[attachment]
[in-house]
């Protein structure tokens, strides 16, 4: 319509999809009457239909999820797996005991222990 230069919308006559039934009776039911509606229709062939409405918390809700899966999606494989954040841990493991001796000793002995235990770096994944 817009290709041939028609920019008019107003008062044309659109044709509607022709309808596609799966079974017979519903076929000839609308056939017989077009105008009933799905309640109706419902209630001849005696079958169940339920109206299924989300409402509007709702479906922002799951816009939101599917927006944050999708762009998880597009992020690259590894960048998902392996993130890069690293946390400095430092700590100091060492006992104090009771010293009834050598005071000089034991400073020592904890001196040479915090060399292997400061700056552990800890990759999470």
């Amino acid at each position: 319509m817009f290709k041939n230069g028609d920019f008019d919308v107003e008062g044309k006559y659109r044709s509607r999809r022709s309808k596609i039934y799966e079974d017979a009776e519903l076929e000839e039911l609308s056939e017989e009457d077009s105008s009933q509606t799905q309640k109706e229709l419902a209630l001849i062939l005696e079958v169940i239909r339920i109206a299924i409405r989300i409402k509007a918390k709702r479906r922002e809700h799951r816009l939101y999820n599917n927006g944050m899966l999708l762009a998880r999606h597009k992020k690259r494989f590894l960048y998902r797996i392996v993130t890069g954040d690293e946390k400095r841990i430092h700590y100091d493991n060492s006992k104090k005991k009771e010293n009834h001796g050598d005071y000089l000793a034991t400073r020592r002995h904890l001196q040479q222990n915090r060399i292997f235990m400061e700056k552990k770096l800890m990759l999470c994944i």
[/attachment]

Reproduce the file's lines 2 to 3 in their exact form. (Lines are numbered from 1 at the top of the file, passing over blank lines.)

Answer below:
């Protein structure tokens, strides 16, 4: 319509999809009457239909999820797996005991222990 230069919308006559039934009776039911509606229709062939409405918390809700899966999606494989954040841990493991001796000793002995235990770096994944 817009290709041939028609920019008019107003008062044309659109044709509607022709309808596609799966079974017979519903076929000839609308056939017989077009105008009933799905309640109706419902209630001849005696079958169940339920109206299924989300409402509007709702479906922002799951816009939101599917927006944050999708762009998880597009992020690259590894960048998902392996993130890069690293946390400095430092700590100091060492006992104090009771010293009834050598005071000089034991400073020592904890001196040479915090060399292997400061700056552990800890990759999470």
């Amino acid at each position: 319509m817009f290709k041939n230069g028609d920019f008019d919308v107003e008062g044309k006559y659109r044709s509607r999809r022709s309808k596609i039934y799966e079974d017979a009776e519903l076929e000839e039911l609308s056939e017989e009457d077009s105008s009933q509606t799905q309640k109706e229709l419902a209630l001849i062939l005696e079958v169940i239909r339920i109206a299924i409405r989300i409402k509007a918390k709702r479906r922002e809700h799951r816009l939101y999820n599917n927006g944050m899966l999708l762009a998880r999606h597009k992020k690259r494989f590894l960048y998902r797996i392996v993130t890069g954040d690293e946390k400095r841990i430092h700590y100091d493991n060492s006992k104090k005991k009771e010293n009834h001796g050598d005071y000089l000793a034991t400073r020592r002995h904890l001196q040479q222990n915090r060399i292997f235990m400061e700056k552990k770096l800890m990759l999470c994944i």